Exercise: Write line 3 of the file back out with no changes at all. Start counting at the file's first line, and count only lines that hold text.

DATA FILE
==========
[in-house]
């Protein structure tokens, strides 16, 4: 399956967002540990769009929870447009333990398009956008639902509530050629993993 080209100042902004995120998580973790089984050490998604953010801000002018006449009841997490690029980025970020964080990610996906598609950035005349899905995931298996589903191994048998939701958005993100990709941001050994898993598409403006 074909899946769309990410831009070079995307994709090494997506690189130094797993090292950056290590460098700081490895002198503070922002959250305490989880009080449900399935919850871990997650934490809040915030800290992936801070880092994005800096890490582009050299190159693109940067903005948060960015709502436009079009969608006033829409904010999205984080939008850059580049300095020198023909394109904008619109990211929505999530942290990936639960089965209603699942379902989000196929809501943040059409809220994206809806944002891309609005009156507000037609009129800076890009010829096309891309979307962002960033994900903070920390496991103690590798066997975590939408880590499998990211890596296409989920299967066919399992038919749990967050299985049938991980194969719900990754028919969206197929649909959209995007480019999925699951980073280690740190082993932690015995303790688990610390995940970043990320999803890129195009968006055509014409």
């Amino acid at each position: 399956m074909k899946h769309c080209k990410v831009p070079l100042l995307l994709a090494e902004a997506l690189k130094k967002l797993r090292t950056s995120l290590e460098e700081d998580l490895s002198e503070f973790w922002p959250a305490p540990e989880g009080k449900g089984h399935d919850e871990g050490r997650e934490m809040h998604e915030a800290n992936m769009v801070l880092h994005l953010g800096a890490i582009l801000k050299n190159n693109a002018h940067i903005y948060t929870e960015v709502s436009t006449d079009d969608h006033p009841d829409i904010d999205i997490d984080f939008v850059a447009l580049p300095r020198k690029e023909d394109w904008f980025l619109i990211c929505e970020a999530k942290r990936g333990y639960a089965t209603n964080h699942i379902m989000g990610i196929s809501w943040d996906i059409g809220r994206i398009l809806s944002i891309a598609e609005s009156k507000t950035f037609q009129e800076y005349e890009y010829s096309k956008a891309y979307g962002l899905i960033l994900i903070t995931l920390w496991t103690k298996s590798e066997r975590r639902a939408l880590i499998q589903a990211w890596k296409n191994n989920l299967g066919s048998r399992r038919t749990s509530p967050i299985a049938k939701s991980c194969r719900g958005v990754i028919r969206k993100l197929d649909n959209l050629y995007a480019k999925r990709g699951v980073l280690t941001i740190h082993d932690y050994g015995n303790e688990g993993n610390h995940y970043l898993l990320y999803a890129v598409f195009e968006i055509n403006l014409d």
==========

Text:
């Amino acid at each position: 399956m074909k899946h769309c080209k990410v831009p070079l100042l995307l994709a090494e902004a997506l690189k130094k967002l797993r090292t950056s995120l290590e460098e700081d998580l490895s002198e503070f973790w922002p959250a305490p540990e989880g009080k449900g089984h399935d919850e871990g050490r997650e934490m809040h998604e915030a800290n992936m769009v801070l880092h994005l953010g800096a890490i582009l801000k050299n190159n693109a002018h940067i903005y948060t929870e960015v709502s436009t006449d079009d969608h006033p009841d829409i904010d999205i997490d984080f939008v850059a447009l580049p300095r020198k690029e023909d394109w904008f980025l619109i990211c929505e970020a999530k942290r990936g333990y639960a089965t209603n964080h699942i379902m989000g990610i196929s809501w943040d996906i059409g809220r994206i398009l809806s944002i891309a598609e609005s009156k507000t950035f037609q009129e800076y005349e890009y010829s096309k956008a891309y979307g962002l899905i960033l994900i903070t995931l920390w496991t103690k298996s590798e066997r975590r639902a939408l880590i499998q589903a990211w890596k296409n191994n989920l299967g066919s048998r399992r038919t749990s509530p967050i299985a049938k939701s991980c194969r719900g958005v990754i028919r969206k993100l197929d649909n959209l050629y995007a480019k999925r990709g699951v980073l280690t941001i740190h082993d932690y050994g015995n303790e688990g993993n610390h995940y970043l898993l990320y999803a890129v598409f195009e968006i055509n403006l014409d």